Russian Oligarchs Part 1: Putin's Endgame Against His Rivals

3 MINS READMay 26, 2009 | 12:02 GMT

Editor's Note: Stratfor is re-examining the role of the oligarch class in Russia, which dominated the country's business and politics following the fall of the Soviet Union. The most prominent member of that class was Mikhail Khodorkovsky, who has been in prison for nearly a decade following a standoff with Russian President Vladimir Putin. The president announced Dec. 19 that he will soon pardon Khodorkovsky, showing that the oligarch class is no longer a threat to Putin's power. First published in 2009, Part 1 of this series examines the oligarchs' rise to power, Part 2 discusses their confrontation with Putin, and Part 3 looks at Putin's successful efforts to co-opt or defeat the oligarchs.

The fall of the Soviet Union left chaos in its wake, and emerging from the turmoil were three principal factions — the siloviki, "The Family" and the oligarchs — all scrambling for the spoils. When Vladimir Putin became president in 1999, the St. Petersburg native consolidated the siloviki and Family inside the Kremlin and set his sights on the oligarchs, a new elite class of post-Soviet business rulers. Ten years on, in the midst of the global financial crisis, Putin's consolidation of Russian power is almost complete.

Following the collapse of the Soviet Union in 1991, Russia looked more like the American Wild West than a once-global Eurasian power. There were few clear rules and ample opportunities for financial and political gain — legal and otherwise — as well as a number of shrewd, larger-than-life personalities who could take advantage of those opportunities. Before Vladimir Putin took control of the government in 1999, an array of factions fought for control of the country's wealth, industries and politics, principal among them the siloviki, "The Family" and the oligarchs.

Siloviki is a term used in Russia for men of power. The faction consists of former KGB and security service personnel, most of whom are Russian nationalists who want to see the country return to its former glory. In the 1990s, the siloviki typically controlled the Foreign and Interior ministries and the KGB's successor, the Federal Security Service (FSB). Then-President Boris Yeltsin feared the group would overthrow him and, in a preemptive move, restructured the siloviki's engines — the FSB, military and other security institutions — thus keeping them out of real power until 1999.

Originally, members of The Family were Yeltsin's relatives and their close associates who infiltrated business and government in Russia, keeping Yeltsin in power. In the late 1990s, however, The Family was infiltrated by a new group called the "St. Petersburg Brigade," which consisted mainly of Western-leaning technocrats who kept foreign investment flowing into the country on Russia's terms. Typically, this faction controlled the Finance and Economic ministries. Among them were siloviki members who also were part of The Family and who brought Putin, who is from St. Petersburg, into power. This infiltration was the beginning of the end for The Family and marked the return of the siloviki.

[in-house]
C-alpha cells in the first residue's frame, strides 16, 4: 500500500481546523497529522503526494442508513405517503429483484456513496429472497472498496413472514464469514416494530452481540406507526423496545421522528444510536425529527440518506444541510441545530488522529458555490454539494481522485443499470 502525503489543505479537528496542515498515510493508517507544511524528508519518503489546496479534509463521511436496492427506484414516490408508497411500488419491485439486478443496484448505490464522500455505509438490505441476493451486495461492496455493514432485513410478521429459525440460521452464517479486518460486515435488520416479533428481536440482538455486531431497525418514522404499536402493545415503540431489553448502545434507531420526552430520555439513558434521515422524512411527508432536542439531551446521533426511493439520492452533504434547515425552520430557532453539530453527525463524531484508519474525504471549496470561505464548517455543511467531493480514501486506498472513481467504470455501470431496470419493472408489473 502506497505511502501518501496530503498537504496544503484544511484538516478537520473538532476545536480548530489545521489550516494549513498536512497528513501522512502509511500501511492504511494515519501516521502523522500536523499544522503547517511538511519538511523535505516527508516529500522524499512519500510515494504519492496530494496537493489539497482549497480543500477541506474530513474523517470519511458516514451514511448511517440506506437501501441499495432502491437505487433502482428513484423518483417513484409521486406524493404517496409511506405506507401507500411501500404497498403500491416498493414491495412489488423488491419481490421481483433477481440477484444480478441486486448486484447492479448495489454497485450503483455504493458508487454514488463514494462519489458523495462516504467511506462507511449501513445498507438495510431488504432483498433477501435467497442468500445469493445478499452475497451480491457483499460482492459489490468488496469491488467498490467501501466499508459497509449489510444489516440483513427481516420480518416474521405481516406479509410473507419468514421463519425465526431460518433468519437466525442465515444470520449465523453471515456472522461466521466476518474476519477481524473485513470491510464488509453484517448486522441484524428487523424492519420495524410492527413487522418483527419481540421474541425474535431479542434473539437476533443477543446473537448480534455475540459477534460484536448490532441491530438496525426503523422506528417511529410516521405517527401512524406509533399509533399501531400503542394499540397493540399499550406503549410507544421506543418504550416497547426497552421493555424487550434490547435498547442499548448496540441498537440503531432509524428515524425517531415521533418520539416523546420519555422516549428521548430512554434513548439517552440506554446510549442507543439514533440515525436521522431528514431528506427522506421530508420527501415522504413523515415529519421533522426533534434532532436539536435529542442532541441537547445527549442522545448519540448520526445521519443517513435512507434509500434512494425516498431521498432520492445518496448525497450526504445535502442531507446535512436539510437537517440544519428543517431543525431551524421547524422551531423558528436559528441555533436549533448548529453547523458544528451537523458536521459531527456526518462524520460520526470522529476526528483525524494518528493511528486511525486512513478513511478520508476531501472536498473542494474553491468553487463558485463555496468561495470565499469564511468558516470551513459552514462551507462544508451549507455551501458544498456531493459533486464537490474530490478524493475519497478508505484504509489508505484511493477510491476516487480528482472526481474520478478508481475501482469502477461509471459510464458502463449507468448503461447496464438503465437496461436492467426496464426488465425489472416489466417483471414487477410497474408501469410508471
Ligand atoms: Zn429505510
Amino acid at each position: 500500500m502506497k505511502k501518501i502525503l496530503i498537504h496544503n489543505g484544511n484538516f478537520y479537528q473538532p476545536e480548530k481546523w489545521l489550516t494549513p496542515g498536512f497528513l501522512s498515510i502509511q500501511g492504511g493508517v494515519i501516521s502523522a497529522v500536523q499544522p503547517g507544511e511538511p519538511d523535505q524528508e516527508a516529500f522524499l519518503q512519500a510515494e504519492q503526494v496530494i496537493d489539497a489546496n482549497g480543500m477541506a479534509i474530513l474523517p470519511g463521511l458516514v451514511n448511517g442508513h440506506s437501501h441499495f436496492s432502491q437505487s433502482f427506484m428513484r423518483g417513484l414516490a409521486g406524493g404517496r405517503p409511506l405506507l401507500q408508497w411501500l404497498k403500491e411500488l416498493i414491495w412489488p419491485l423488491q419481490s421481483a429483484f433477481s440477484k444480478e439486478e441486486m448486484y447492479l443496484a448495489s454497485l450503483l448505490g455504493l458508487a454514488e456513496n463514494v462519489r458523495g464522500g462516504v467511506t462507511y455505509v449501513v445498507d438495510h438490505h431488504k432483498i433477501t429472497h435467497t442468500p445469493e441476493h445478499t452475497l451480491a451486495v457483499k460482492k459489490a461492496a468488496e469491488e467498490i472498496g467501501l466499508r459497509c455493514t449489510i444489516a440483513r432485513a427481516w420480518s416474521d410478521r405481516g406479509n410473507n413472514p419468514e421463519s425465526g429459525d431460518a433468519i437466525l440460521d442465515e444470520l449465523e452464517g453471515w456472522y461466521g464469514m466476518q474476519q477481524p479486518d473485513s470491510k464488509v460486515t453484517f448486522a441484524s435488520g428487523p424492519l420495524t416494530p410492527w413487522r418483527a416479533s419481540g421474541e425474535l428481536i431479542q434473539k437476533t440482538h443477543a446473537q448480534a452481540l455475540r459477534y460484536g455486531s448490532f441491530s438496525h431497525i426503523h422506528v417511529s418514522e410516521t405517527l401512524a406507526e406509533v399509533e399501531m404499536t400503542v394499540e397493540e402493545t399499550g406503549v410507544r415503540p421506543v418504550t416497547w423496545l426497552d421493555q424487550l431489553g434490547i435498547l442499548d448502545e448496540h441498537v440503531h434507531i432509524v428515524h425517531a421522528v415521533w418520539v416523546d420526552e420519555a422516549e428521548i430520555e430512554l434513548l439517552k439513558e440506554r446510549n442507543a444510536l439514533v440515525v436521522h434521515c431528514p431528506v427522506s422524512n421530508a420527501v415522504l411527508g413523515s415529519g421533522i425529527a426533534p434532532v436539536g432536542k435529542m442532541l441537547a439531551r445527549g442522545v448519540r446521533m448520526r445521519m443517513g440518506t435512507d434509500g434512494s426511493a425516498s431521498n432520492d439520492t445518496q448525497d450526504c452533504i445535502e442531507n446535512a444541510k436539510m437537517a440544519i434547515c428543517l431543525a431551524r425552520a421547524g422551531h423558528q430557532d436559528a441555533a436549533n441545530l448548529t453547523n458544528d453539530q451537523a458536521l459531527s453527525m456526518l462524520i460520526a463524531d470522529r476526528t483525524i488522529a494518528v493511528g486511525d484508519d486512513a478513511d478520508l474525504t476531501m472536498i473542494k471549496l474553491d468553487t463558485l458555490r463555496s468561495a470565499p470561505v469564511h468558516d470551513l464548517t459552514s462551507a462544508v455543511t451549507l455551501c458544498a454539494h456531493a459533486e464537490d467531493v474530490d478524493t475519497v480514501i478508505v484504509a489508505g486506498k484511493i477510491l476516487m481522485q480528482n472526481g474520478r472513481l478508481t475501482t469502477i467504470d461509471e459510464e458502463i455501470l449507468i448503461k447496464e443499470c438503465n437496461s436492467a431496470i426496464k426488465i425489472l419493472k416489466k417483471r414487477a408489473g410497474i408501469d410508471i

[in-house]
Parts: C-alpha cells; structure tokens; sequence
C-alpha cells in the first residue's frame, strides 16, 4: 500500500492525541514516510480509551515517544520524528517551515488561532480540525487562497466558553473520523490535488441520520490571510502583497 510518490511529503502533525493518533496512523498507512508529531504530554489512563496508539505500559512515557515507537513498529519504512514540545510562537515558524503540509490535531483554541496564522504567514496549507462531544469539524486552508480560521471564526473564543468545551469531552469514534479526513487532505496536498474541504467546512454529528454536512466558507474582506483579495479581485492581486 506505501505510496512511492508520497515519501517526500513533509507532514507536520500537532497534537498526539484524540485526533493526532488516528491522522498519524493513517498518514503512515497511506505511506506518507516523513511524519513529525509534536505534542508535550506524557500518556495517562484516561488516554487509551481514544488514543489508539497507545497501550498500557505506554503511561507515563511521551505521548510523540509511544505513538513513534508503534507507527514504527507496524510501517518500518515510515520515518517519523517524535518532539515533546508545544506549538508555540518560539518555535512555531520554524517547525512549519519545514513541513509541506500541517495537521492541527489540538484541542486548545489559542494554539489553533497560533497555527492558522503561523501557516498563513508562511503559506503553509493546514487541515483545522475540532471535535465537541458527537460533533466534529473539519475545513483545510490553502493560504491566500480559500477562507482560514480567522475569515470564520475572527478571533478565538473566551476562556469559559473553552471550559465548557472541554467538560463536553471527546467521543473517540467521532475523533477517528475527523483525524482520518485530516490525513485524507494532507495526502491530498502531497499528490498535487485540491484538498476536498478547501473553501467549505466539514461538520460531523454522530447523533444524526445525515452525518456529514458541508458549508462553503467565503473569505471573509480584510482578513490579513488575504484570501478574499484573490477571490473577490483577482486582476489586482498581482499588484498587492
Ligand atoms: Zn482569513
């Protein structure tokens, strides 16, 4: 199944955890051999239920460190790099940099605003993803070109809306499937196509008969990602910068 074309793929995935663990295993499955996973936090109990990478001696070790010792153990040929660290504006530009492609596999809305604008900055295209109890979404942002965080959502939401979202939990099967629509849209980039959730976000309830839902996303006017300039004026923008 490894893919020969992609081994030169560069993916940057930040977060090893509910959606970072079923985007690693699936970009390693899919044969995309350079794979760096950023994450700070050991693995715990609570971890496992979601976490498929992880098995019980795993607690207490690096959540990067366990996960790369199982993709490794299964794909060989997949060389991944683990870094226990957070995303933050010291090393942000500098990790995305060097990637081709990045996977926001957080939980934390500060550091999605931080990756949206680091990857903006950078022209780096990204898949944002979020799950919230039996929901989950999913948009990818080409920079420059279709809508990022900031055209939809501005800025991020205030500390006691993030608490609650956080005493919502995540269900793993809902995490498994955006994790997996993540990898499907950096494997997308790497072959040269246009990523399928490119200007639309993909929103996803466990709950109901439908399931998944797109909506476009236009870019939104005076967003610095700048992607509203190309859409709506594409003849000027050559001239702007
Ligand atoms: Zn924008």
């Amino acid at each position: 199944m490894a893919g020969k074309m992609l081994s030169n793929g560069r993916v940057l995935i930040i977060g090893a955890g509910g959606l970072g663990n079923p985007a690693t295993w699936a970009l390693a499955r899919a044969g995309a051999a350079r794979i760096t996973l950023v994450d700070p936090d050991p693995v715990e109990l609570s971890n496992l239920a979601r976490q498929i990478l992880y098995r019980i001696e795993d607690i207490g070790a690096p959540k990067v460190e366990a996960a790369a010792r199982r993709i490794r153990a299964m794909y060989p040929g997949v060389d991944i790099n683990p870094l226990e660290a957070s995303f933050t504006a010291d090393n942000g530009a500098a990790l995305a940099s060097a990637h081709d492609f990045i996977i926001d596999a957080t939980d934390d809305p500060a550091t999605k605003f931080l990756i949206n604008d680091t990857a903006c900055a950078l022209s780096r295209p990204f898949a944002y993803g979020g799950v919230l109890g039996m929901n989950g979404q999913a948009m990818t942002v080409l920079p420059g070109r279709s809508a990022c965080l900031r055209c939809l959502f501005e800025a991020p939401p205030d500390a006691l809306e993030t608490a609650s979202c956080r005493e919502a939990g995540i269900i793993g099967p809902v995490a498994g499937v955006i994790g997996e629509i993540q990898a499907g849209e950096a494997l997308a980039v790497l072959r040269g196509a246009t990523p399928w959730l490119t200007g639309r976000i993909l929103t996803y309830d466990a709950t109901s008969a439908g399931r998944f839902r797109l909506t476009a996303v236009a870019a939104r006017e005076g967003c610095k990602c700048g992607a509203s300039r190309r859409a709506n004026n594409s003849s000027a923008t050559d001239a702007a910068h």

While the siloviki and The Family fought it out in the 1990s, the oligarchs ruled most of Russia's vital business sectors, both private and state-controlled. Most of these individuals rose to power during the Yeltsin economic reforms, dubbed the "shock therapy," which led to confusion over who owned what following the Soviet collapse and to a mad scramble for the pieces. The oligarchs (named after the form of government in which only a few persons hold the reins of power) were a class unto themselves, a new elite group of post-Soviet business rulers, and the other two principal factions had to unite before they could counter them. This took place under Putin, who was president from 1999 to 2008 and is now prime minister. As part of his plan to consolidate Russia politically, economically and socially, Putin dismantled The Family, placing those he considered the most trusted and useful members directly under him in the Kremlin.

In 2004, Putin set his sights on the oligarchs, starting with strategic sectors that he proceeded to pick off one by one. By 2009, the Kremlin had begun its final push to destroy the once-powerful class of business rulers. With the help of the global financial crisis, the Kremlin is now putting an end to the two decades in which the oligarchs rose and created their empires. Upon completion, Putin's consolidation of Russian power, now in its last phase, will leave the prime minister and his factions unrivaled.

Next: The Evolution of a New Business Elite.

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